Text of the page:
When role reversal and brokering meet: Filial responsibility among young immigrants to Israel from the former Soviet Union

Yael Ponizovsky*, Jenny Kurman, Dorit Roer-Strier

*Corresponding author for this work

Research output: Contribution to journalArticlepeer-review

23 Scopus citations

Abstract

Traditional conceptualizations of role reversal and brokering (language and cultural in immigration), in which children assume culturally atypical adult responsibilities, have developed as different scholarly domains, despite their theoretical similarity. The purpose of the present article is to increase the integration between the two bodies of literature to achieve a better understanding of filial responsibilities children assume upon immigration and their differential correlates with adjustment. The structure of filial responsibility in immigration, interrelations between its distinct components, and the ability of the brokering roles to add significantly to the predicting of adjustment are studied. Young adult immigrants from the former Soviet Union to Israel (n = 220) completed the Comprehensive Filial Responsibilities Inventory (CFRI), the Brief Symptom Inventory, and the self-efficacy inventory. Factor analysis identified six CFRI domains with satisfying psychometric properties. The factors are dominance in family, cultural brokering, language brokering, emotional support to parents, self-reliance, and money issues. Hierarchical regression analyses showed a contribution of the brokering roles to prediction of psychological distress above and beyond traditional roles. The results support the validity of the CFRI and contribute to the understanding of interrelations among the various filial responsibilities, including brokering roles.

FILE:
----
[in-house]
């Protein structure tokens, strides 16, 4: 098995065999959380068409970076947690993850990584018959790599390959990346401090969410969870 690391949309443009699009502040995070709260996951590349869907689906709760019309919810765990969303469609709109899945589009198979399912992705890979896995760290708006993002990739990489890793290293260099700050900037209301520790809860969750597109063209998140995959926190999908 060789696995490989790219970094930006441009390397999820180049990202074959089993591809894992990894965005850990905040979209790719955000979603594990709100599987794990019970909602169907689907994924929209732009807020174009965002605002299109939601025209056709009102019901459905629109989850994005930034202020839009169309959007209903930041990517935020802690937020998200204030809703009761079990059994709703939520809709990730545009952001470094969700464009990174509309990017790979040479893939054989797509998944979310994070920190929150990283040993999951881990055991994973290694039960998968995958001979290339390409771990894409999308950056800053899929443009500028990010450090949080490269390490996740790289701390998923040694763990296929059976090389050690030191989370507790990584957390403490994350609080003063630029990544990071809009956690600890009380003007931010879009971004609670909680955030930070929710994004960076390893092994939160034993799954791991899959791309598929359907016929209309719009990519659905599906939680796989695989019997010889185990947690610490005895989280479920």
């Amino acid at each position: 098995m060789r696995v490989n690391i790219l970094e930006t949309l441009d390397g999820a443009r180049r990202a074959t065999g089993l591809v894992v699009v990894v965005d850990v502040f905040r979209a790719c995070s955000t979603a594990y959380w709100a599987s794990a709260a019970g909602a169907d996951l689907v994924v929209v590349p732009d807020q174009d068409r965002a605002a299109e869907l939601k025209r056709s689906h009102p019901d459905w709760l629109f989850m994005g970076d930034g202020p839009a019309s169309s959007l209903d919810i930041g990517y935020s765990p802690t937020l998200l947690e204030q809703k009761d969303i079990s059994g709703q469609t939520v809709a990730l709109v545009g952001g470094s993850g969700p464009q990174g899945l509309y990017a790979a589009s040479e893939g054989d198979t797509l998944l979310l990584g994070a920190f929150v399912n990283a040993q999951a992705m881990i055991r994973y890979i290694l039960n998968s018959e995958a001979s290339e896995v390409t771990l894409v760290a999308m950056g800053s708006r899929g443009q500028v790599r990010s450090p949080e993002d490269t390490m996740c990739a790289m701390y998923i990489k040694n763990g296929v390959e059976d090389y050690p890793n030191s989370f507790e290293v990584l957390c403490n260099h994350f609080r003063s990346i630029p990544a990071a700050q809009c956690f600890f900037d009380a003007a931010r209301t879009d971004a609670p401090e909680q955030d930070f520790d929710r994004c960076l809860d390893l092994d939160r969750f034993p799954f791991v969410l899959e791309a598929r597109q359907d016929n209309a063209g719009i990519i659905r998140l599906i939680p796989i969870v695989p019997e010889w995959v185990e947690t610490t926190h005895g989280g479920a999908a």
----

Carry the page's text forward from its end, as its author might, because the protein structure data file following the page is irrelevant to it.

Original languageAmerican English
Pages (from-to)987-997
Number of pages11
JournalJournal of Family Psychology
Volume26
Issue number6
DOIs
StatePublished - Dec 2012

Keywords

  • Adjustment
  • Filial responsibility
  • Immigration
  • Language Brokering
  • Role reversal

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